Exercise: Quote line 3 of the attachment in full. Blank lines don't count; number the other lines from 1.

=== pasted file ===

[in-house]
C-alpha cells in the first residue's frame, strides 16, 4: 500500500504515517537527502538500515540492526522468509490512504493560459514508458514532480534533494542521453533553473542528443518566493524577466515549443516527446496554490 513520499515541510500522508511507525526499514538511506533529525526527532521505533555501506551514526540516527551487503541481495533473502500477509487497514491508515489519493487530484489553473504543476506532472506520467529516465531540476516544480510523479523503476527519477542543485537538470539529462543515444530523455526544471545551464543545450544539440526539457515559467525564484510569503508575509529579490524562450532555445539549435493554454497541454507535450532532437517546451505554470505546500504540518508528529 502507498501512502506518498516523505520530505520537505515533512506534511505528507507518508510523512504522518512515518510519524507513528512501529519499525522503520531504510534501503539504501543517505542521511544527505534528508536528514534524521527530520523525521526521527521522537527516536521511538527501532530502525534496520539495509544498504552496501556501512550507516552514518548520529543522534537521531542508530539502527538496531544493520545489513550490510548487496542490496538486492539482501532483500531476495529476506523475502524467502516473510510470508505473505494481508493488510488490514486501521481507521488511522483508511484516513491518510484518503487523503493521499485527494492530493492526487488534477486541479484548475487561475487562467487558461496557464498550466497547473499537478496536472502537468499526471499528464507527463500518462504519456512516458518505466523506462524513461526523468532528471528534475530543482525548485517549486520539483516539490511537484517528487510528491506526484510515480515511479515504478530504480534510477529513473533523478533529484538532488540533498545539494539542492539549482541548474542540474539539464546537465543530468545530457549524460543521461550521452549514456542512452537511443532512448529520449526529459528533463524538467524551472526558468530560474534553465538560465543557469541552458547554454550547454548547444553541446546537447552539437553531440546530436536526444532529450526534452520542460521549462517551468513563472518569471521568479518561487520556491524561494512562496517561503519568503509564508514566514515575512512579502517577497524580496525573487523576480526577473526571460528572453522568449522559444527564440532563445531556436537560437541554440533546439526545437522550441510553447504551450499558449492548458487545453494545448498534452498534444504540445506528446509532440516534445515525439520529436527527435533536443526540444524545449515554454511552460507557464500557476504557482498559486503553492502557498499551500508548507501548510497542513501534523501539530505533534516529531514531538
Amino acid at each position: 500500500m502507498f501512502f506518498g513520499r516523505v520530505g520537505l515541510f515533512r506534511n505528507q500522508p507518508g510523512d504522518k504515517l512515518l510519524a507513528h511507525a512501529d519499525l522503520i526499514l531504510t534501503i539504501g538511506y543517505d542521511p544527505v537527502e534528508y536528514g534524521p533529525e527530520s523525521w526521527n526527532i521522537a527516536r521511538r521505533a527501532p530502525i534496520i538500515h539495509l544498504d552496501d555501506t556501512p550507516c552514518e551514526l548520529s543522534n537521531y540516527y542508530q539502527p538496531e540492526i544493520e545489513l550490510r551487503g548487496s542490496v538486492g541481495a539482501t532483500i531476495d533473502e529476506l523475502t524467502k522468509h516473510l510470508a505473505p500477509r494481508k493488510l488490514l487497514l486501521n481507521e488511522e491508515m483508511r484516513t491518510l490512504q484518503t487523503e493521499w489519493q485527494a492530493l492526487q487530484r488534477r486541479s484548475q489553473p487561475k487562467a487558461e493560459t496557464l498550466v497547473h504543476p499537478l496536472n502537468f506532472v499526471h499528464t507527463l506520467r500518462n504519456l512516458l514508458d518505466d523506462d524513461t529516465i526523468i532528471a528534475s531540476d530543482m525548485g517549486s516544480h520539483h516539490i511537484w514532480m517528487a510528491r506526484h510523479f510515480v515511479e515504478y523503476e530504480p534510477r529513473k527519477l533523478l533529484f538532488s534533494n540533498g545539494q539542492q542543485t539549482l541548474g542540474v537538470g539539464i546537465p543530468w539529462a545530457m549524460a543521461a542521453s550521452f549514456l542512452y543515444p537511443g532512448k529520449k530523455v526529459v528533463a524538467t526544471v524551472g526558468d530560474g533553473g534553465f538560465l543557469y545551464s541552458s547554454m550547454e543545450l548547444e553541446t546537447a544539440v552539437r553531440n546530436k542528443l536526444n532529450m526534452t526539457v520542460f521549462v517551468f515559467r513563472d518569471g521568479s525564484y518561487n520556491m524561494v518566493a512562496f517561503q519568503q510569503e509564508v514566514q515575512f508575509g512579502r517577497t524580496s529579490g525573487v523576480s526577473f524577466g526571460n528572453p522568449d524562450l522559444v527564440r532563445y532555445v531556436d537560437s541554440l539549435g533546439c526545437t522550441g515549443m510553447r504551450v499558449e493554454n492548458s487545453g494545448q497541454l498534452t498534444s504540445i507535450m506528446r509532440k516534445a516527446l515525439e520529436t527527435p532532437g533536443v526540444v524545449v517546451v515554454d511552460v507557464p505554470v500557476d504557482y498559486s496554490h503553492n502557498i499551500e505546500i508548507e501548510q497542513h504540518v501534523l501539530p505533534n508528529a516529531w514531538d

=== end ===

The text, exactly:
Amino acid at each position: 500500500m502507498f501512502f506518498g513520499r516523505v520530505g520537505l515541510f515533512r506534511n505528507q500522508p507518508g510523512d504522518k504515517l512515518l510519524a507513528h511507525a512501529d519499525l522503520i526499514l531504510t534501503i539504501g538511506y543517505d542521511p544527505v537527502e534528508y536528514g534524521p533529525e527530520s523525521w526521527n526527532i521522537a527516536r521511538r521505533a527501532p530502525i534496520i538500515h539495509l544498504d552496501d555501506t556501512p550507516c552514518e551514526l548520529s543522534n537521531y540516527y542508530q539502527p538496531e540492526i544493520e545489513l550490510r551487503g548487496s542490496v538486492g541481495a539482501t532483500i531476495d533473502e529476506l523475502t524467502k522468509h516473510l510470508a505473505p500477509r494481508k493488510l488490514l487497514l486501521n481507521e488511522e491508515m483508511r484516513t491518510l490512504q484518503t487523503e493521499w489519493q485527494a492530493l492526487q487530484r488534477r486541479s484548475q489553473p487561475k487562467a487558461e493560459t496557464l498550466v497547473h504543476p499537478l496536472n502537468f506532472v499526471h499528464t507527463l506520467r500518462n504519456l512516458l514508458d518505466d523506462d524513461t529516465i526523468i532528471a528534475s531540476d530543482m525548485g517549486s516544480h520539483h516539490i511537484w514532480m517528487a510528491r506526484h510523479f510515480v515511479e515504478y523503476e530504480p534510477r529513473k527519477l533523478l533529484f538532488s534533494n540533498g545539494q539542492q542543485t539549482l541548474g542540474v537538470g539539464i546537465p543530468w539529462a545530457m549524460a543521461a542521453s550521452f549514456l542512452y543515444p537511443g532512448k529520449k530523455v526529459v528533463a524538467t526544471v524551472g526558468d530560474g533553473g534553465f538560465l543557469y545551464s541552458s547554454m550547454e543545450l548547444e553541446t546537447a544539440v552539437r553531440n546530436k542528443l536526444n532529450m526534452t526539457v520542460f521549462v517551468f515559467r513563472d518569471g521568479s525564484y518561487n520556491m524561494v518566493a512562496f517561503q519568503q510569503e509564508v514566514q515575512f508575509g512579502r517577497t524580496s529579490g525573487v523576480s526577473f524577466g526571460n528572453p522568449d524562450l522559444v527564440r532563445y532555445v531556436d537560437s541554440l539549435g533546439c526545437t522550441g515549443m510553447r504551450v499558449e493554454n492548458s487545453g494545448q497541454l498534452t498534444s504540445i507535450m506528446r509532440k516534445a516527446l515525439e520529436t527527435p532532437g533536443v526540444v524545449v517546451v515554454d511552460v507557464p505554470v500557476d504557482y498559486s496554490h503553492n502557498i499551500e505546500i508548507e501548510q497542513h504540518v501534523l501539530p505533534n508528529a516529531w514531538d